The air might have been heavy Sunday with dark clouds and the threat of tornadoes, but that was no matter for the crowd heading to the opening concert of the season at PNC Pavilion. Fold-out chairs with beer cup-holders and lowered pickup tailgates signaled outdoor concert season had arrived in the Queen City. Fans eagerly awaited an energized set from Zac Brown Band.
What they received in return for their $35-$100 ticket was a county fair-style DJ booth fully equipped with classic rock sing-a-longs that had thumpy drum beats reminiscent of Imagine Dragons — if Imagine Dragons had purposefully forgotten to write their own songs.
The show started just fine. Glimpses of summer nights hung lightly in the air in the form of singalongs Homegrown and Uncaged, but it was the song Knee Deep — a Jimmy Buffet collaboration without Jimmy Buffet — which marked the onslaught of unoriginal sounds: A minimum of 13 covers were intermingled with equal parts original content over the next couple of hours.
Their fourth song, a Kings of Leon cover of “Use Somebody,” set the tone that a good ZBB show is way better with other people’s music.
Somehow, the crowd remained patient as they kept waiting for more big hits to flow in — and they did, in the form of famous songs by Charlie Daniels Band, Allman Brothers, James Taylor, Van Halen, Simon & Garfunkel, Eagles, Van Morrison, Joe Walsh, Def Leppard, Rage Against the Machine and Pearl Jam.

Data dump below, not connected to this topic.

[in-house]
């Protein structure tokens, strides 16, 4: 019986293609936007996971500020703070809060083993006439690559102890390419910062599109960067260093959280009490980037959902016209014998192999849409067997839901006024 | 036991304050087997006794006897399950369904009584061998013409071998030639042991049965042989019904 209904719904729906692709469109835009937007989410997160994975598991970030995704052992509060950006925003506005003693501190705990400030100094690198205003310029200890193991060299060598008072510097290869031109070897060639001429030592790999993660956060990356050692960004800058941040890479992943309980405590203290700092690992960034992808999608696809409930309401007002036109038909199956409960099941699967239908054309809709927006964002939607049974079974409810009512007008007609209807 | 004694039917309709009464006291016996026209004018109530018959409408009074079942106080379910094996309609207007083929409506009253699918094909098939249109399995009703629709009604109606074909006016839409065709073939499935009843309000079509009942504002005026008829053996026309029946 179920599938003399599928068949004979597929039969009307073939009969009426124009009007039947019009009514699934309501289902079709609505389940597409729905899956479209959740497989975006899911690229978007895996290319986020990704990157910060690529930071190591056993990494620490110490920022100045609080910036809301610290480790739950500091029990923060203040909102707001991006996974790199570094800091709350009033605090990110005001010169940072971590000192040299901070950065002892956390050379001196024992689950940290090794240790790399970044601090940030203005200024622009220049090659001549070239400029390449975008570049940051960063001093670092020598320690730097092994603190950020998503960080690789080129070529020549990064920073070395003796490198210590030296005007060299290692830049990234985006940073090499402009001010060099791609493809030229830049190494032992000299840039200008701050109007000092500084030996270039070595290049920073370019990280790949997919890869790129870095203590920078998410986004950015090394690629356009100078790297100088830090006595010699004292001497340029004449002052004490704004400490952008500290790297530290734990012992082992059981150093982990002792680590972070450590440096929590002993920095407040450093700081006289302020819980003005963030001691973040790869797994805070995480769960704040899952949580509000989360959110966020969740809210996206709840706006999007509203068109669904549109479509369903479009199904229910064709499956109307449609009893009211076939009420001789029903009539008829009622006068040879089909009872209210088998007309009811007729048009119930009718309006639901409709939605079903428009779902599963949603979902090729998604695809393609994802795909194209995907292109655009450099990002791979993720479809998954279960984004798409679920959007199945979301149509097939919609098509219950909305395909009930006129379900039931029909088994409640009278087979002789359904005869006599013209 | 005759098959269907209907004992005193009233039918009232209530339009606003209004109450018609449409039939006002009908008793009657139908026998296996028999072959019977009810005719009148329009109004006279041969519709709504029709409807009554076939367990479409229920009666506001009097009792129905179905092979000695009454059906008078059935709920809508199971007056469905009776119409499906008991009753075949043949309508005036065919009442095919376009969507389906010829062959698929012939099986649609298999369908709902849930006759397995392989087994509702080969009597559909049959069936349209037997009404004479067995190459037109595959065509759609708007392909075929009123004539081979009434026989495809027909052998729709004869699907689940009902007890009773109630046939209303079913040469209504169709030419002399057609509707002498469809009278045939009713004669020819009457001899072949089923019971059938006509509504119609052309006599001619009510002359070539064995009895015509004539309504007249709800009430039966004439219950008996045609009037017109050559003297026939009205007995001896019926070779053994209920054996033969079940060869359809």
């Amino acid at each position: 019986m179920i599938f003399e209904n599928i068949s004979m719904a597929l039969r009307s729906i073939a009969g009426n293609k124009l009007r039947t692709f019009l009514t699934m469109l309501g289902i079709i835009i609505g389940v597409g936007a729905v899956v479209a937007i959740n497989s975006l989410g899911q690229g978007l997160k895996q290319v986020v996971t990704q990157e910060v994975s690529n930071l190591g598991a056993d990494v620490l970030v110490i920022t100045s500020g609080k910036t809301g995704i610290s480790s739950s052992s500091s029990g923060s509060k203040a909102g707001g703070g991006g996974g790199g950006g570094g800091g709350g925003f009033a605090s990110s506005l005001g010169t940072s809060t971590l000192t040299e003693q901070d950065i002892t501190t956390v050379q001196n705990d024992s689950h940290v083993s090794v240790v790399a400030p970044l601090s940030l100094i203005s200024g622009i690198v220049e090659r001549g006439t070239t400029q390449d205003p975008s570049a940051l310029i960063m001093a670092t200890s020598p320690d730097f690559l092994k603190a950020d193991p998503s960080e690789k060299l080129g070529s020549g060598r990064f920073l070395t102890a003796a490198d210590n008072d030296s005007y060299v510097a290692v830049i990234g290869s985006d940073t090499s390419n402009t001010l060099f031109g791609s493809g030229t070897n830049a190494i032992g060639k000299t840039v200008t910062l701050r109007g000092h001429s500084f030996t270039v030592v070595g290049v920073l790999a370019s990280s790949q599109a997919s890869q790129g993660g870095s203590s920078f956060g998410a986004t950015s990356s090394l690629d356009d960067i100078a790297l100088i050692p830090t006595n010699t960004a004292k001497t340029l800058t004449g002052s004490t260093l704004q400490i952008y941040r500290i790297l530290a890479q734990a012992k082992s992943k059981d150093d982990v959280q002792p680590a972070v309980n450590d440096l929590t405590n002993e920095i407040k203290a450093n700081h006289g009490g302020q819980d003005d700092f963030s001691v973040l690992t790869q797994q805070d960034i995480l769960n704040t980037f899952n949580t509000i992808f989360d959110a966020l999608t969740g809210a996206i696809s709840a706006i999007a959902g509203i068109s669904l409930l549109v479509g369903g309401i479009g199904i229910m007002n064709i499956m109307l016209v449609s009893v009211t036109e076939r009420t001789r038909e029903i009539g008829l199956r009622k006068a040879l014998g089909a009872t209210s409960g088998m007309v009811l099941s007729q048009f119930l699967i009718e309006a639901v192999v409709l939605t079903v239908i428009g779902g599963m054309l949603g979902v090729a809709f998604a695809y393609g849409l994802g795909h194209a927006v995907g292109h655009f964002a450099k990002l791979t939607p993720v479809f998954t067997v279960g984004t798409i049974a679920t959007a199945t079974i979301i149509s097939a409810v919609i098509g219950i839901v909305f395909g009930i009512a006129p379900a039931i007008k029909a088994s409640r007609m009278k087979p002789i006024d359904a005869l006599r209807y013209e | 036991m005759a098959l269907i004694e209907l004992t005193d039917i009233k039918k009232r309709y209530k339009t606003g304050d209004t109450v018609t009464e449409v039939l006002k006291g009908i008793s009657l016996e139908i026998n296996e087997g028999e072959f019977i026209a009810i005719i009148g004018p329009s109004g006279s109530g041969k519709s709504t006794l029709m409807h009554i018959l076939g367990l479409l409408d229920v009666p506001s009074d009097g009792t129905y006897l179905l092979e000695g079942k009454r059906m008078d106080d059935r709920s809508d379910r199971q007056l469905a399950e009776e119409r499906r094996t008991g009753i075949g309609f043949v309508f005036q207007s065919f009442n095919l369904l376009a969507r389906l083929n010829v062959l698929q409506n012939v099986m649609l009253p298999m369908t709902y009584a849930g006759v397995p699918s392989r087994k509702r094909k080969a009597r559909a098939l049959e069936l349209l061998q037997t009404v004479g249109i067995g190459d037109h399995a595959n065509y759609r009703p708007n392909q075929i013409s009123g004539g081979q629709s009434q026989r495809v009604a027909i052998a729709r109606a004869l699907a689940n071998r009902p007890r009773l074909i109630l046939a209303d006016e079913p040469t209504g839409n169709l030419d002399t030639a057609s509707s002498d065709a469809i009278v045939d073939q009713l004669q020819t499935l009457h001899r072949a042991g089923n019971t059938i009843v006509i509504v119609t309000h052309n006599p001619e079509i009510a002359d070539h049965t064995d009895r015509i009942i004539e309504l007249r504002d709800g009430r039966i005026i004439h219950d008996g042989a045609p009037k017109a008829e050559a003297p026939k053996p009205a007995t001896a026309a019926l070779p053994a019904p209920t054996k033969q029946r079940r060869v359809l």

Did the fans know they were here to see the Zac Brown Cover Band?
Finally, an original hit: The crowd went wild when Brown posed the question after “Toes”: “How many of your kids got to say ass for the first time? That’s what I’m here for.”
Of course, ZBB eventually did perform other big hits “Chicken Fried” and “Jump Right In”. Eventually.
Clearly growing weary, the crowd sat lifelessly through “Jeremy” by Pearl Jam and watched as Brown effortlessly proved he is no Eddie Vedder.
The hype surrounding a live Zac Brown show would surely lead you to believe they have entered the rock-and-roll hierarchy, but what Charlotte got to see Sunday night was a statuesque wonderbeard wearing a 5-gallon Pharrell hat overflowing with nods to various influential rock forces, while forgetting to give us something new.
If the recipe for good country music is to sound like the last good recipe for good country music, then this rehash tour of unremarkable sorts will hold its place via comfortable nostalgia for many years to come.
Editor’s note: An earlier version included an incorrect title for “Chicken Fried.” The article has been updated.